Rock lobster fishers returning to the re-opened waters this weekend may set pots and rings or take lobster by diving from 7.00am. More details are now available on the Emergency Fishery Closures webpage at www.fishing.tas.gov.au

Rock Lobster Review Outcomes

The new rock lobster management plan has now been released meaning new rock lobster rules apply for this recreational season which opens on Saturday, 5th November.
The main changes are the division of state fishing waters into the Eastern and Western Rock Lobster Fishing Regions and a reduced bag limit in the Eastern Region of 3 rock lobsters per day with an on-water possession limit of 6 for multiple day trips.  Other changes include new on-water boat limits and reduced possession limits for non-fishers.

Rock Lobster Fishery Draft Management Plan

Summary of Proposed Changes – April 2011
A draft management plan has been prepared for the rock lobster fishery. The table below summarises the proposed rule changes. Public comment is now invited on these proposals. Please click on this link for full details.

Rock Lobster Plan - Some thoughts

The rock lobster fishery is in decline. The biomass has reduced and is still in decline. The total catch must be reduced to allow the biomass to rise.

There is real thought amongst recreational fishers that Government, and more particularly the fisheries department does no more than give recreational fishers lip service.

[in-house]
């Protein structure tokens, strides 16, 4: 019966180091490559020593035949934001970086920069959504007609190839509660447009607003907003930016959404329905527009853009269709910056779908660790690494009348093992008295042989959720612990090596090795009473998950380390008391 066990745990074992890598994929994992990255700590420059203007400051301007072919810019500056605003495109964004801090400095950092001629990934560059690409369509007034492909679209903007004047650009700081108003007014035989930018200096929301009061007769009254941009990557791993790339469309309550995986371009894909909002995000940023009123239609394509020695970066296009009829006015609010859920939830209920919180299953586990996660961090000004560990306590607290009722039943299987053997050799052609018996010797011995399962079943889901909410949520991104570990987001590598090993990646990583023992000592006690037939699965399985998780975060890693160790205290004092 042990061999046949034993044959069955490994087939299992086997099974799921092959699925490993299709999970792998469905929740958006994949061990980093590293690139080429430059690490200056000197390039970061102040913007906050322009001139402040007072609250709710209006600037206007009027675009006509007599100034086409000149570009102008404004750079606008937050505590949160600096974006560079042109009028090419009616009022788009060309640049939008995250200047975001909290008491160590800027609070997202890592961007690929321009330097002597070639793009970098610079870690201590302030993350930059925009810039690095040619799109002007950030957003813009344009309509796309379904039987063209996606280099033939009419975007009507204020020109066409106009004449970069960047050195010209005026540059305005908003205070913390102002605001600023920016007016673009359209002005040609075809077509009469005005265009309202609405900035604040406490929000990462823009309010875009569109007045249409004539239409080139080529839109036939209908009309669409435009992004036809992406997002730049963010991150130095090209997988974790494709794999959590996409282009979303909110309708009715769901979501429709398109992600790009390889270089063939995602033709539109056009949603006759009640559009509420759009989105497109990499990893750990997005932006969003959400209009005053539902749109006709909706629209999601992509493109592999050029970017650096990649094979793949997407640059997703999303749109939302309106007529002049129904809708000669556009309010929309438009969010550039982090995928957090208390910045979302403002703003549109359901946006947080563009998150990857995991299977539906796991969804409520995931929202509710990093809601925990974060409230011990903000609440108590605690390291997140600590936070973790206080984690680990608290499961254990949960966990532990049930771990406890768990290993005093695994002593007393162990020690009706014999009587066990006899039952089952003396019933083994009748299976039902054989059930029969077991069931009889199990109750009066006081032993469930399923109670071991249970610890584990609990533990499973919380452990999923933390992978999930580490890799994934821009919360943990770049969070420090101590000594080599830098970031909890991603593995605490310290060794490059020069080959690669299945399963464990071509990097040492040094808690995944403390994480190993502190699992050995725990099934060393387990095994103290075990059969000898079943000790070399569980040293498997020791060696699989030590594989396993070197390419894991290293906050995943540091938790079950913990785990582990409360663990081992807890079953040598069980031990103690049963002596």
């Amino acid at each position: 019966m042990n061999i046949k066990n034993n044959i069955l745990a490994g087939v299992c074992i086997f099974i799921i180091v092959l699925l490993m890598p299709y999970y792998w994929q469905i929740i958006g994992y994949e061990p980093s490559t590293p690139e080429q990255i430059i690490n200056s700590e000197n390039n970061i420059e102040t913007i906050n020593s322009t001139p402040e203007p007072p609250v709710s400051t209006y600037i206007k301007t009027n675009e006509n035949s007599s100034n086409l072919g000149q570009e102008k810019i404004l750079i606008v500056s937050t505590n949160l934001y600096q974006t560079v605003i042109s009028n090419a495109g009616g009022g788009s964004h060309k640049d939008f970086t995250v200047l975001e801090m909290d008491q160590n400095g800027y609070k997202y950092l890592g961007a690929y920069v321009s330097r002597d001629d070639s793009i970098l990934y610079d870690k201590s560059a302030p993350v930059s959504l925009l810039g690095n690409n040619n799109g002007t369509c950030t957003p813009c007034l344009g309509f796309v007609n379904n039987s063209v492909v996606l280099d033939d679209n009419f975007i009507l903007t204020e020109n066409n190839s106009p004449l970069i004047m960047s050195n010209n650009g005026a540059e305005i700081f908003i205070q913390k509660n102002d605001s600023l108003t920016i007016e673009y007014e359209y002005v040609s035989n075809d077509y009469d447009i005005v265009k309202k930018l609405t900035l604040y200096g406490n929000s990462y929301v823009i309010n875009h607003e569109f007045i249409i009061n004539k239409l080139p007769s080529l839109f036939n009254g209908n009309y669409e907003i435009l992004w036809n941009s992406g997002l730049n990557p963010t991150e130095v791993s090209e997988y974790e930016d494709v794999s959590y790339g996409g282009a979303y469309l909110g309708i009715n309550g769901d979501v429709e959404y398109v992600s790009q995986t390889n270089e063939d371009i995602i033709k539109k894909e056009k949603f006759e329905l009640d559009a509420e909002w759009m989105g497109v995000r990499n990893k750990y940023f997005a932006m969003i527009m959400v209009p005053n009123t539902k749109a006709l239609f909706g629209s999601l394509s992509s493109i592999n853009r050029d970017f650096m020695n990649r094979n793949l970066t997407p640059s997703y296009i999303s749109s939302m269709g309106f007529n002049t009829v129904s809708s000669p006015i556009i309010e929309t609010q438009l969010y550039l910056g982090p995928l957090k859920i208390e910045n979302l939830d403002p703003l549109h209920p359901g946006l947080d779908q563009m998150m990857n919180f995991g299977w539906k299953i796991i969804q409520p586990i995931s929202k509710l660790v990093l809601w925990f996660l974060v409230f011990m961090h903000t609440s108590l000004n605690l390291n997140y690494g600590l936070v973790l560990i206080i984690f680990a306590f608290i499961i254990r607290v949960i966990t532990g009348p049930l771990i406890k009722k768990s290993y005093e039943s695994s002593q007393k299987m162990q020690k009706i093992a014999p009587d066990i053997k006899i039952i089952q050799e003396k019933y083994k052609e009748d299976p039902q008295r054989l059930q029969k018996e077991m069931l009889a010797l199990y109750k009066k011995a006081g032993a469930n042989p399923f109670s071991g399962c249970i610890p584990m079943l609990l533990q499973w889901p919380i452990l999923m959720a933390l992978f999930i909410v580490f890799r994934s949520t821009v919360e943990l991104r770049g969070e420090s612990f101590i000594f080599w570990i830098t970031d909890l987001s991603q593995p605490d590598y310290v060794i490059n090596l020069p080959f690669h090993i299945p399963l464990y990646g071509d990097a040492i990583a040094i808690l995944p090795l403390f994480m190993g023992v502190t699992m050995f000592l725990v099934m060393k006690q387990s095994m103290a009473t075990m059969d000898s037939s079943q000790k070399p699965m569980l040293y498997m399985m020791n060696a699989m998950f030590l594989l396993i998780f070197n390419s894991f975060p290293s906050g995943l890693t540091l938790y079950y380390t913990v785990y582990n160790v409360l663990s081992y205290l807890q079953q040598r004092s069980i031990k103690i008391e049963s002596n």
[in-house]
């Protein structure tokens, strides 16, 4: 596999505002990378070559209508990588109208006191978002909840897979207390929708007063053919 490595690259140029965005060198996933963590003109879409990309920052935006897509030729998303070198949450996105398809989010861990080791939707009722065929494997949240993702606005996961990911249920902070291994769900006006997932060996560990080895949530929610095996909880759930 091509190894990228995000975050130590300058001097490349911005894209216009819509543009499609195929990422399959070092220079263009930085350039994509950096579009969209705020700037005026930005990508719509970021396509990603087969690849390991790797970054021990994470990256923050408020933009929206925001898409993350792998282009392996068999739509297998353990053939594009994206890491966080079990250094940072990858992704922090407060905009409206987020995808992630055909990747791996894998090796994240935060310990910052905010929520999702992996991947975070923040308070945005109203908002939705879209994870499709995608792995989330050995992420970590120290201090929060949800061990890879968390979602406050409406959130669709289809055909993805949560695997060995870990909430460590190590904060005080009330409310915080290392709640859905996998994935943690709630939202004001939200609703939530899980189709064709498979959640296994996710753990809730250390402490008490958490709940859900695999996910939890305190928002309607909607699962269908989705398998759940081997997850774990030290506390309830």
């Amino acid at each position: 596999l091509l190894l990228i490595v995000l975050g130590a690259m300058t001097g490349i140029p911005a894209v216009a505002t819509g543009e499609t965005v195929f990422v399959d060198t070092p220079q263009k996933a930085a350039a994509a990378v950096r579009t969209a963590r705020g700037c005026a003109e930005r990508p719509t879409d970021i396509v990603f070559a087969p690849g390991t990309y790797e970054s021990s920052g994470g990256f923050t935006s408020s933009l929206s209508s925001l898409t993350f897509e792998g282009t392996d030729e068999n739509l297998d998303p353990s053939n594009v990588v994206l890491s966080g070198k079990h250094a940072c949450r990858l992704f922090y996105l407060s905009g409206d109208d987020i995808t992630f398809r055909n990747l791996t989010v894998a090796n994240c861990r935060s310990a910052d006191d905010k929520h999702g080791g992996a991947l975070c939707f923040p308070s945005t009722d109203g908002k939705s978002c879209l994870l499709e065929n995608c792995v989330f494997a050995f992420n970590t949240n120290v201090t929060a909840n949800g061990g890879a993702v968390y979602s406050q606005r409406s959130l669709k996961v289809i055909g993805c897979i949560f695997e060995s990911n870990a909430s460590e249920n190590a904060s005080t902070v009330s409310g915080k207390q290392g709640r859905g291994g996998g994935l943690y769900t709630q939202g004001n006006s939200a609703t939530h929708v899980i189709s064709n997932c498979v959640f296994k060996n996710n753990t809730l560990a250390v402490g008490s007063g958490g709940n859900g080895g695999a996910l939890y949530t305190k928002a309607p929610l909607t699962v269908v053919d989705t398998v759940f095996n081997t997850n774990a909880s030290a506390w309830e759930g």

Rock Lobster Plan - Some thoughts

The rock lobster fishery is in decline. The biomass has reduced and is still in decline. The total catch must be reduced to allow the biomass to rise.

There is real thought amongst recreational fishers that Government, and more particularly the fisheries department does no more than give recreational fishers lip service.

A Socio-Economic Assessment of the Tasmanian Recreational Rock Lobster Fishery

S. Frijlink & J.M. Lyle
A self-administered mail questionnaire was used to collect social and economic data from Tasmanian rock lobster licence holders. Questions pertained to fisher's demographic characteristics, fishing participation patterns and preferences, fishing attitudes and experience preferences, and expenditure relating to rock lobster fishing.

Please take the time to read this report (click here) . It is 75 pages long and about 716kb.

Rock Lobster Rules Review Update

Tasmanian Association for Recreational Fishing Inc

The Rock Lobster Management Plan Review commenced in April 2009 with the current set of rules in place until February 2011. Since the review commenced TARFish have been involved in meetings with the Department of Primary Industries, Parks, Water and Environment (DIPWE) and the Tasmanian Rock Lobster Fisherman’s Association (TRLFA), the commercial rock lobster fishers. The meetings have been to understand the issues the fishery faces and what measures may be required to ensure the rock lobster fishery is sustainable for all stakeholders into the future.

Rock Lobster discussion paper

Government plans to reduce recreational rock lobster catch Tasmanian fisheries managers have determined the Tasmanian rock lobster fishery is over fished. Around 92.5% of rock lobster taken is by commercial fishers and the remainder by recreational methods. The Government plans to reduce the daily recreational bag limit from 5 to 4, despite the recreational share NEVER having reached its limit. Please read the attached and if you are a recreational rock lobster fisher make sure you attend one of the meetings. The dates are in the attached paper. We will put up some of the important points and further opinions here before these meetings start.

Attached Paper